The worldview of the Traibhūmi was soon to be challenged by the West, however. European and American missionaries, merchants, and travelers came to Bangkok in the 1830s and 1840s, and by 1850 Thailand, or Siam, had signed commercial treaties with several Western nations. Led by Mongkut, who was crowned king in 1851, and by Chao Phraya Thiphakorawong, his able minister of foreign affairs, the Siamese noble elite proved to be interested in and open to Western technology and culture. A pragmatic type of scientific empiricism began to develop among them, leading even the devout Mongkut to articulate a demythologized Buddhism somewhat at odds with the traditional Traibhūmi worldview. This critique was formally set forth in 1867 in Chao Phraya Thiphakorawong's Kitchanukit (A Book Explaining Various Things), which explains events not in terms of traditional cosmological and mythological sources but using astronomy, geology, and medicine. For example, he argues that rain falls not because the rainmaking deities venture forth or because a great serpent thrashes its tail but because the winds suck water out of clouds; illness, he says, is caused not by a god punishing evil deeds but by air currents. Although the explanations were inaccurate, they were naturalistic rather than mythological or religious. The Kitchanukit presents Buddhism as primarily a system of social ethics; heaven and hell are not places but have a moral or pedagogical utility; kamma (Skt., karman ) is not an actual causal force but a genetic principle that accounts for human diversity. Mongkut's successor, his son Chulalongkorn, moved even further from the mythic cosmology of the traditional Southeast Asian Buddhist worldview, declaring the Traibhūmi simply an act of imagination.
Modernization of the Thai Buddhist worldview was accompanied by a reform of the Buddhist sangha, led initially by Mongkut and continued during the reign of Chulalongkorn. Before his coronation in 1851 Mongkut had been a monk for twenty-five years. During that time his study of the Pali scriptures and his association with Mon monks of a stricter discipline convinced him that Thai Buddhism had departed from the authentic Buddhist tradition. He advocated a more serious study of Pali and Buddhist scripture as well as the attainment of proficiency in meditation. His efforts at religious reform resulted in an upgrading of monastic discipline in an effort to make it more orthodox. The group of monks who gathered around Mongkut at Wat Bovornives called themselves the Thammayut ("those adhering to the doctrine") and formed the nucleus of a new, stricter sect of Thai Buddhism. With its royal origins and connections, the Thammayut, or Dhammayuttika, sect has played a very influential role in the development of modern Thai Buddhism. In 1864 the Khmer royal family imported it to Cambodia, where it played a similar role. Its impact in Laos, however, was less significant.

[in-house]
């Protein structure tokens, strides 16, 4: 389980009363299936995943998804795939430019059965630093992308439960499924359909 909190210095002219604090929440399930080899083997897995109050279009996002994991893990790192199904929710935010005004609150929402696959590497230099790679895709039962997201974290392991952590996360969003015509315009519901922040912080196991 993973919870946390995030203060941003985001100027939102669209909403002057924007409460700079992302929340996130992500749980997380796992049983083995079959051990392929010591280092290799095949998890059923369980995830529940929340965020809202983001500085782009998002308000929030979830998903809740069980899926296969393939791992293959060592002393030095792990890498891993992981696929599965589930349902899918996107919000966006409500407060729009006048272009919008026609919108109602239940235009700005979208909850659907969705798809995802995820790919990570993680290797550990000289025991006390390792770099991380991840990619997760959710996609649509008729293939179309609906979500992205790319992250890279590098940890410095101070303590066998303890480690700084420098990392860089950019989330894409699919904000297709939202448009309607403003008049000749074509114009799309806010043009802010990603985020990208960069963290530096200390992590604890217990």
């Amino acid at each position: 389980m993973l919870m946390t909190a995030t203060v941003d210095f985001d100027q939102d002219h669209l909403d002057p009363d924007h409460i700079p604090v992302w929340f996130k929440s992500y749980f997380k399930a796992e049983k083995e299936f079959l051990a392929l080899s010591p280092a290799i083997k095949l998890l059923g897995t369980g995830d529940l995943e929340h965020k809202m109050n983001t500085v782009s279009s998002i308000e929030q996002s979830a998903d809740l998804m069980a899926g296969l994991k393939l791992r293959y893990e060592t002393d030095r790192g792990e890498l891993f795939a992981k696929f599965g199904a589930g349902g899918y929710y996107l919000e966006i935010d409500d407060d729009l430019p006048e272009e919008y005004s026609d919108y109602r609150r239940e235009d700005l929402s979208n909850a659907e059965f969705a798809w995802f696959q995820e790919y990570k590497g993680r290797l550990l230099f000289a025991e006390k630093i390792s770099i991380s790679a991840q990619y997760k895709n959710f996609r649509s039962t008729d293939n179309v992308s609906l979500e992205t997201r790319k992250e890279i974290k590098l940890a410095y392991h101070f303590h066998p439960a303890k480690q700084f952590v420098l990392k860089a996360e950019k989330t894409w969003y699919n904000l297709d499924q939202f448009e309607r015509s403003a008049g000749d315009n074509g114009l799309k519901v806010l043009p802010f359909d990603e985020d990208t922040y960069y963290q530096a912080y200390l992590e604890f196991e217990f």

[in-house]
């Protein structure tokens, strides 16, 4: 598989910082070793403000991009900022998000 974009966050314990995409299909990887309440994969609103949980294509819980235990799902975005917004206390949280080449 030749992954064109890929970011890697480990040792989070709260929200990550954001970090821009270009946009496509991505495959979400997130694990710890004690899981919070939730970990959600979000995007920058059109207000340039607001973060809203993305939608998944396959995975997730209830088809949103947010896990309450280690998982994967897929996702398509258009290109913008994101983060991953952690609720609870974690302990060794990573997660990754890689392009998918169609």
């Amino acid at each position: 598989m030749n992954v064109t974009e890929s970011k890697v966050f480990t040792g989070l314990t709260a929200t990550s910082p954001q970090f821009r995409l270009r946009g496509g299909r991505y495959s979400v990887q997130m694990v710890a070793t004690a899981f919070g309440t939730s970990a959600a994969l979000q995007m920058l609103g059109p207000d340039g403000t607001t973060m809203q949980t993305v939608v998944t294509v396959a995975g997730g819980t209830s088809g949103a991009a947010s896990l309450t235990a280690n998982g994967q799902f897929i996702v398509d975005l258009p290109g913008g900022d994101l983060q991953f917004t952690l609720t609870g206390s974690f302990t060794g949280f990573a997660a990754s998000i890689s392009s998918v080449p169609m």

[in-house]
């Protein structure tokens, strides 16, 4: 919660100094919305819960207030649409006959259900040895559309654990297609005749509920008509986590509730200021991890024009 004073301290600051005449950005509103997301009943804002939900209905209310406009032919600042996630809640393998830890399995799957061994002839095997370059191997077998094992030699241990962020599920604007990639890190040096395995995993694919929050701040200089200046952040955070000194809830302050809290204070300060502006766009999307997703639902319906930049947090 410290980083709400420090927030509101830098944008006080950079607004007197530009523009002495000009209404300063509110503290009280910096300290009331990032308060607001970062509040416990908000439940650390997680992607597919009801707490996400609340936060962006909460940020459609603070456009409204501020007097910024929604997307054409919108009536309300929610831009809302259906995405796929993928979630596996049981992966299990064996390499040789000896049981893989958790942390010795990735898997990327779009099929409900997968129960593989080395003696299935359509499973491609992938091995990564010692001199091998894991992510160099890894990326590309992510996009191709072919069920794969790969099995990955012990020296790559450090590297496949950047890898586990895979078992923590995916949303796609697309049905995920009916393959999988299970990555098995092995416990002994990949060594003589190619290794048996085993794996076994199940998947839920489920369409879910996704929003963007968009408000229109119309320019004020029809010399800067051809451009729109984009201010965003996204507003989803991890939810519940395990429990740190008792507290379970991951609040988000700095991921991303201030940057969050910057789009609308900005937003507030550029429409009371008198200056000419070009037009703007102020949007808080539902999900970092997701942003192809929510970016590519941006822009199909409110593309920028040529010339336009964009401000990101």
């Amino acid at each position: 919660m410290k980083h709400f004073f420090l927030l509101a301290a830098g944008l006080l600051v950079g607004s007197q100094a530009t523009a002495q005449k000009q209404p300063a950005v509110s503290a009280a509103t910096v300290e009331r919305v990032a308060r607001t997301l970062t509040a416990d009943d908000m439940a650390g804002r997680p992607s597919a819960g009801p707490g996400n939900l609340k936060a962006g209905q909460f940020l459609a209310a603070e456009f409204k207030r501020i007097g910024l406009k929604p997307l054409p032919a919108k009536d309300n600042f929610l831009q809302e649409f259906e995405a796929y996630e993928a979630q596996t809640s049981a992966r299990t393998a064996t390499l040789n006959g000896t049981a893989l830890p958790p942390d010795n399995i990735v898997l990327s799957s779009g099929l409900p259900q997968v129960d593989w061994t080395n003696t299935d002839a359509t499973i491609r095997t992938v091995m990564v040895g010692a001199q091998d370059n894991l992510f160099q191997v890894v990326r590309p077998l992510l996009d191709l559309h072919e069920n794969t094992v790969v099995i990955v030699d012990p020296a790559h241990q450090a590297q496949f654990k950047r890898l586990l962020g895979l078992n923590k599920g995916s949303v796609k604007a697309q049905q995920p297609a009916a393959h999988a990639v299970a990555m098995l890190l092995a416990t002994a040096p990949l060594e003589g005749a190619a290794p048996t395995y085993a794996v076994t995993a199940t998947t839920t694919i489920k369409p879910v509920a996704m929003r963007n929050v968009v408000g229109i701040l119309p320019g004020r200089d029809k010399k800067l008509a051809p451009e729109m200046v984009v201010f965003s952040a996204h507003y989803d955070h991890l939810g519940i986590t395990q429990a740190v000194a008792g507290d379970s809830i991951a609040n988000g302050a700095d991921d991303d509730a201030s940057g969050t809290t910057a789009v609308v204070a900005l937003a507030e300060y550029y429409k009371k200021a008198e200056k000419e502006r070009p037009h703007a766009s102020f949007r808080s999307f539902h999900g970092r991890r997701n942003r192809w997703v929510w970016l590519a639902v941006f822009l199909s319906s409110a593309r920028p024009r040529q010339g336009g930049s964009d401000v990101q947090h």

The development of a reformist Buddhist tradition that embodied Mongkut's ideals brought about further changes in the monastic order, especially as the sangha became part of the policies and programs of Mongkut's son Chulalongkorn. At the same time that he implemented reforms designed to politically integrate outlying areas into the emergent nation-state of Thailand, Chulalongkorn also initiated policies aimed at the incorporation of all Buddhists within the kingdom into a single national organization. As a consequence, monastic discipline, as well as the quality of monastic education, improved throughout the country. A standard monastic curriculum, which included three levels of study in Buddhist history, doctrine, and liturgy, and nine levels of Pali study, was established throughout the country. In addition, two Buddhist academies for higher studies were established in Bangkok.